She stands outside the gate for a whole minute; as a trio of beribboned schoolgirls greet her as they walk past her. She knows they think her strange for her commitment to her sport, but for now, she is focussed on Mani across the road, who is engrossed in a slice of watermelon. Was this a new game he was playing? The girls stop at the cart outside that sells gooseberries, and Kala decides to join them. She would punish Mani by ignoring him, while also making sure the girls see what they have in common with her. As the saying goes, two mangoes felled with one stone.

But it is not easy to take her eyes off Mani, as he devours the ripe flesh of the watermelon, sucking up the juices that have left a sticky trail down his forearm. As she observes his ardour for the fruit, a flutter rises in her.

Mani spits the last seeds of the fruit, aiming them to land in the old paint bucket that the vendor uses as a dustbin. He then lobs the rind in a high arc to land in the same bucket, and a cheer erupts among the schoolboys standing nearby. Mani smacks his lips in smug satisfaction, and then remembers Kala. His eyes whip to the gates across the road, then shift to the cart of gooseberries. Kala stands with her back to him, her strong shoulders filling her track top in a way that makes him wonder what they would look like, bare. But why was she facing away? Was this her retaliation for his watermelon-fuelled oblivion?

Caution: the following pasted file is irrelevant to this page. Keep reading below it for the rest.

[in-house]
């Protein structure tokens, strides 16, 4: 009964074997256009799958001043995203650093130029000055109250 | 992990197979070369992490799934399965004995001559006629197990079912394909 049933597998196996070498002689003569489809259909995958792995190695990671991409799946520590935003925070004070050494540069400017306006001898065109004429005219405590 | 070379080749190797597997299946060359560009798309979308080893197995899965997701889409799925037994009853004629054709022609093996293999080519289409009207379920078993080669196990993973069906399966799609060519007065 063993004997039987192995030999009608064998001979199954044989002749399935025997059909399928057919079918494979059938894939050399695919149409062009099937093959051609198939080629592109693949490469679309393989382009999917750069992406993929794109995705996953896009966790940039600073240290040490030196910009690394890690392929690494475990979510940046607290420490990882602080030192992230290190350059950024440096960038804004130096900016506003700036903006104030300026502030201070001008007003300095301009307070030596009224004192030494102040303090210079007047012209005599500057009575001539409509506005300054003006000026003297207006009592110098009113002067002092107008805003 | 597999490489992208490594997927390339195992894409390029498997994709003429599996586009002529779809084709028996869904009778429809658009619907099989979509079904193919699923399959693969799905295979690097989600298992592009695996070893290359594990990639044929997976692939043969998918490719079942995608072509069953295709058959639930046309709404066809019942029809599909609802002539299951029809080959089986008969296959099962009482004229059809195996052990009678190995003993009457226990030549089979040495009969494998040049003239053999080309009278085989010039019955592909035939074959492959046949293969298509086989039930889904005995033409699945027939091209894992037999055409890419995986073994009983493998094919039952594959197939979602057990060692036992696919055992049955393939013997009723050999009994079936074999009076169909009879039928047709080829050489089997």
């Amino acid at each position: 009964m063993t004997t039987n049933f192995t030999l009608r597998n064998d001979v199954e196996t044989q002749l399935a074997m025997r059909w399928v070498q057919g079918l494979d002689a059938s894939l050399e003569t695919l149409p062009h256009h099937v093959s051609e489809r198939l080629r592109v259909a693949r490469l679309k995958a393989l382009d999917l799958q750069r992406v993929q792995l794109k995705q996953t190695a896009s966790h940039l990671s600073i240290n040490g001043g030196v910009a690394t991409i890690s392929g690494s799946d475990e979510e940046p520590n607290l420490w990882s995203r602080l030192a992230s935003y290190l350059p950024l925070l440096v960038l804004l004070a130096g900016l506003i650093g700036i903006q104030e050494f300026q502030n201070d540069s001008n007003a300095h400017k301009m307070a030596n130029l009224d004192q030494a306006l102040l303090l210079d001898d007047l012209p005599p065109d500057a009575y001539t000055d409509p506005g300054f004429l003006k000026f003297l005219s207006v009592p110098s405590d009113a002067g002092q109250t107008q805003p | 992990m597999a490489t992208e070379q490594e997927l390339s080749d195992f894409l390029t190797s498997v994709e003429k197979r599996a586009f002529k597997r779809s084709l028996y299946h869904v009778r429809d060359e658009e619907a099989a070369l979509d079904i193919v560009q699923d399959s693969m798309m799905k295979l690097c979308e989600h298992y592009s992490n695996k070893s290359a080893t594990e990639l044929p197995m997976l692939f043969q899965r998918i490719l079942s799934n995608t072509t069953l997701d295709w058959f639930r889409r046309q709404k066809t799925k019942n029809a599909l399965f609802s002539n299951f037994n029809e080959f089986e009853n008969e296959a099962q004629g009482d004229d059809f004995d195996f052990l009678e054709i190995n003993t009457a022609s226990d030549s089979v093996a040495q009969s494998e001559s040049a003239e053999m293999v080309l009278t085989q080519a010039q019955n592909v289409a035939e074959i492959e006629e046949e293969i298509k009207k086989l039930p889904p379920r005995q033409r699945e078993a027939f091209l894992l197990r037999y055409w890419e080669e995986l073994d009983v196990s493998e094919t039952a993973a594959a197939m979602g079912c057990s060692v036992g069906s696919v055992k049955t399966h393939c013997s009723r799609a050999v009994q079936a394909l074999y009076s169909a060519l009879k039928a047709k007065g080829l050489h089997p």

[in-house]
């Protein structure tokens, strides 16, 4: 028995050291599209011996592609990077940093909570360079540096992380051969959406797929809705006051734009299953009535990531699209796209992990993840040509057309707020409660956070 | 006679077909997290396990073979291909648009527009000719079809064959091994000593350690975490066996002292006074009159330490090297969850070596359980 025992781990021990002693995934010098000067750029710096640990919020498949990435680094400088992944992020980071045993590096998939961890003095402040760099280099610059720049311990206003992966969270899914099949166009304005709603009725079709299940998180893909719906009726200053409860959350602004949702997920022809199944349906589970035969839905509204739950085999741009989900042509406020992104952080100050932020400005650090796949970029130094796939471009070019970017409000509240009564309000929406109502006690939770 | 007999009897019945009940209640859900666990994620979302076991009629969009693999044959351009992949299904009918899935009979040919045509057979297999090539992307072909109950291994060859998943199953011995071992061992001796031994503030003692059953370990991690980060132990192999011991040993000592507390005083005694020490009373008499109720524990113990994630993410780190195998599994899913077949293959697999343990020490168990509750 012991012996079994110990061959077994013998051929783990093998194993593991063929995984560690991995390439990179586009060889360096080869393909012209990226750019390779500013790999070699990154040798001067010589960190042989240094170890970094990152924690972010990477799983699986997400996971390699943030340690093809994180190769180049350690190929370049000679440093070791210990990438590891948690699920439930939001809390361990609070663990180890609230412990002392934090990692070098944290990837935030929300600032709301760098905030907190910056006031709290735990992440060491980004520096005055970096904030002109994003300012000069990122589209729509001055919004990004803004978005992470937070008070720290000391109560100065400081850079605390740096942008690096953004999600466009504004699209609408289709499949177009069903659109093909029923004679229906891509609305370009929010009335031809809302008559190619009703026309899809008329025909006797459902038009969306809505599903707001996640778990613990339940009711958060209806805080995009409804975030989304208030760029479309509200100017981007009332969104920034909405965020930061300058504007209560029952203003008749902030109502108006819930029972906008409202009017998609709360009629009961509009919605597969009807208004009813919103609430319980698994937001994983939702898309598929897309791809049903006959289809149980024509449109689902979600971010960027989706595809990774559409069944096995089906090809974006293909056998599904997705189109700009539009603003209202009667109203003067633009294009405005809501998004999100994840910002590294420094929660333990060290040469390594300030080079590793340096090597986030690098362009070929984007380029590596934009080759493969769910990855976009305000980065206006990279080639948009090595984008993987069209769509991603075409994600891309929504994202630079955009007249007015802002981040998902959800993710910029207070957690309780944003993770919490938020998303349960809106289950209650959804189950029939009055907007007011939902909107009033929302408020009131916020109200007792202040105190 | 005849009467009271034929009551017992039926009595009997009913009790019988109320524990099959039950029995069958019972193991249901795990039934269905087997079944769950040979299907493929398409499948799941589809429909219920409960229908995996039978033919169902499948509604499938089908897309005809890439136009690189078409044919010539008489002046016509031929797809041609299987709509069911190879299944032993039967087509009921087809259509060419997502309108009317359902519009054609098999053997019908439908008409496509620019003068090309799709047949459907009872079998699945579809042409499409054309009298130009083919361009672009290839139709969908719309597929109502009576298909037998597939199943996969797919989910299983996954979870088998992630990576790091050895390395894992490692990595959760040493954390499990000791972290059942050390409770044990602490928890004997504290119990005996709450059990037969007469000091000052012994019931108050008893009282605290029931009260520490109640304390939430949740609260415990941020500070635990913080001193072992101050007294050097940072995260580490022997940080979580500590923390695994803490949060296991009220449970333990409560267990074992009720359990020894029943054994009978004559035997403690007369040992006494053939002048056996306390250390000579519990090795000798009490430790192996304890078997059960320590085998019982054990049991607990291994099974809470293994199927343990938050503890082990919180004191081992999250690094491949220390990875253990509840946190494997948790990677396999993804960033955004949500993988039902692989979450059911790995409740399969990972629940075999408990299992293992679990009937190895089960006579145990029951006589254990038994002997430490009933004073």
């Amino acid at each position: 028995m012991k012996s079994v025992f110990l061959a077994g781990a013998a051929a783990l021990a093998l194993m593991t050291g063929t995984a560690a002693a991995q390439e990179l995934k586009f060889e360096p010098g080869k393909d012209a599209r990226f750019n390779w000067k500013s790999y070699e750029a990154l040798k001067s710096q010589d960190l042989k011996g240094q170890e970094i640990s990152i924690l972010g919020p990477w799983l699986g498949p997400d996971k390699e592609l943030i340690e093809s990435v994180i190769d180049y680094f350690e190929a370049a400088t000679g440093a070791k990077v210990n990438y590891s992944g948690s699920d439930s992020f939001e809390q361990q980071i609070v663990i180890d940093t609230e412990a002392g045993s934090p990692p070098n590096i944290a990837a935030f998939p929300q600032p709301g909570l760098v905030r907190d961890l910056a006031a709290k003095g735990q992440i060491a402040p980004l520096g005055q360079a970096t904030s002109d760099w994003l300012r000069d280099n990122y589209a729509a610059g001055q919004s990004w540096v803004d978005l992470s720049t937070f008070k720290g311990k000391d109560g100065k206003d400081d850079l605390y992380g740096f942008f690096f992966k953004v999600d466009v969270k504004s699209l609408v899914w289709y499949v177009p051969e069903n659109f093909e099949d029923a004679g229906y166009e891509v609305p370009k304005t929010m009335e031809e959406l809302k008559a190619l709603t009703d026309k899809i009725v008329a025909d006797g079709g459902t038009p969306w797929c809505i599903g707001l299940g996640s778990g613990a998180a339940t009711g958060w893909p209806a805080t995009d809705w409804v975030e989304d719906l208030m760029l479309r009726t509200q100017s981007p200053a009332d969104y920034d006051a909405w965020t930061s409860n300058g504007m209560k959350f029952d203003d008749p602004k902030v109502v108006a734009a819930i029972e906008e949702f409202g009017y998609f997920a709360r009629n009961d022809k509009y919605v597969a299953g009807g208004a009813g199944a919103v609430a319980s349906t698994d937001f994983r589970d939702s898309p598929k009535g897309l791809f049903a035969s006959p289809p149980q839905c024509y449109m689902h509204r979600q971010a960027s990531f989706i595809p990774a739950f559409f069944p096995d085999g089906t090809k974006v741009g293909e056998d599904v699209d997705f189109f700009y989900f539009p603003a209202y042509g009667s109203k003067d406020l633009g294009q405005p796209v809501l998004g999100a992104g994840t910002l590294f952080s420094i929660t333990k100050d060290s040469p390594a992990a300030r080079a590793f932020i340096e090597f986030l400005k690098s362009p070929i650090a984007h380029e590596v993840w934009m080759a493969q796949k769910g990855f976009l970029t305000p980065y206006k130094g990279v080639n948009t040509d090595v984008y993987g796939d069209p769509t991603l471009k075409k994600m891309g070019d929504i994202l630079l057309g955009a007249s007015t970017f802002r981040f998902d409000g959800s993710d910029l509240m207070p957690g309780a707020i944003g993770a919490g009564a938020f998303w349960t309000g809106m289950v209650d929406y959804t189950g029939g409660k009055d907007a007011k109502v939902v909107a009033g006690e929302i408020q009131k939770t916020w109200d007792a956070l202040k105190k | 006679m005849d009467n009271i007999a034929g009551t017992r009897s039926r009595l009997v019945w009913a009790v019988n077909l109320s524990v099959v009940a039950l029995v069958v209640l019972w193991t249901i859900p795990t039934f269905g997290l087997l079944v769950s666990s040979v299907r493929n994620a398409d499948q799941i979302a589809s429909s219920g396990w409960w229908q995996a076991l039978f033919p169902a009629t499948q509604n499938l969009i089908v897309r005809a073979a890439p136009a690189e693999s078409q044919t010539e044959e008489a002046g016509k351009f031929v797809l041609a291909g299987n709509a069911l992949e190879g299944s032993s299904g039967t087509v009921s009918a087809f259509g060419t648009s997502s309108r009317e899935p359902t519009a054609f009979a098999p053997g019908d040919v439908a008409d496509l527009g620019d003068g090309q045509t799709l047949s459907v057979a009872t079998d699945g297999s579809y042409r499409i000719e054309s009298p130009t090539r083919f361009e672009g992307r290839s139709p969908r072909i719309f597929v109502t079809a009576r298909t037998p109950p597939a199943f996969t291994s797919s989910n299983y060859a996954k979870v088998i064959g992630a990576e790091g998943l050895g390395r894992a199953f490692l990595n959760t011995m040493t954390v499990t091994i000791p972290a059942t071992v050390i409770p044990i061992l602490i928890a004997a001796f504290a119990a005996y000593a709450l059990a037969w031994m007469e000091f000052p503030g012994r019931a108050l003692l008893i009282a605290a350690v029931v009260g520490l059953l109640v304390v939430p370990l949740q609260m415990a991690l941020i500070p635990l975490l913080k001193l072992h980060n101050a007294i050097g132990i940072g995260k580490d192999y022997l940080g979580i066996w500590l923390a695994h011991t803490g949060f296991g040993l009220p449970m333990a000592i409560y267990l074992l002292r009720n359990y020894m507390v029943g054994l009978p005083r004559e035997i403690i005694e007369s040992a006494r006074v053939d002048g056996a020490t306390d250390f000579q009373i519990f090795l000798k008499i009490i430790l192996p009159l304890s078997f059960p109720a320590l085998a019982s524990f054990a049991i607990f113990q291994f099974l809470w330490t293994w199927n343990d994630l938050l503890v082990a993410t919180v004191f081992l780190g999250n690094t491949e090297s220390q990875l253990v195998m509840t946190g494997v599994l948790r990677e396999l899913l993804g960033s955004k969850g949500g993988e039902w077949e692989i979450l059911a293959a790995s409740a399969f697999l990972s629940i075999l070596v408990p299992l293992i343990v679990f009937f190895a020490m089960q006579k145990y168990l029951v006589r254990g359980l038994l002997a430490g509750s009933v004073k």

Kala turns, and her fingers pry open the paper cone to pick a particularly fleshy berry to nibble on. As her face puckers, he imagines the tart of the fruit on her tongue. And then, he imagines the texture of her tongue grazing his earlobes. He feels them tingle. As she takes deliberate nibbles of the berry, and licks the seasoning off her fingertips, a drop of salty sweat courses down his back.

Kala takes leave of the girls and walks unhurriedly to the bus stop, even as across the road, Mani dawdles, appearing to be deeply interested in the lurid movie posters pasted on the walls. She knows he knows she is watching. She leans against a pillar at the bus stop and tries to appear nonchalant. Two could play the same game.

Mani has nearly reached his bus stop when he halts in his tracks. A hint of amusement blooms under his sparse moustache transforming his features into the pleasing arrangement that Kala has come to love. He avoids eye contact with her across the road as he pays the vendor for a leaf cup of palm fruit.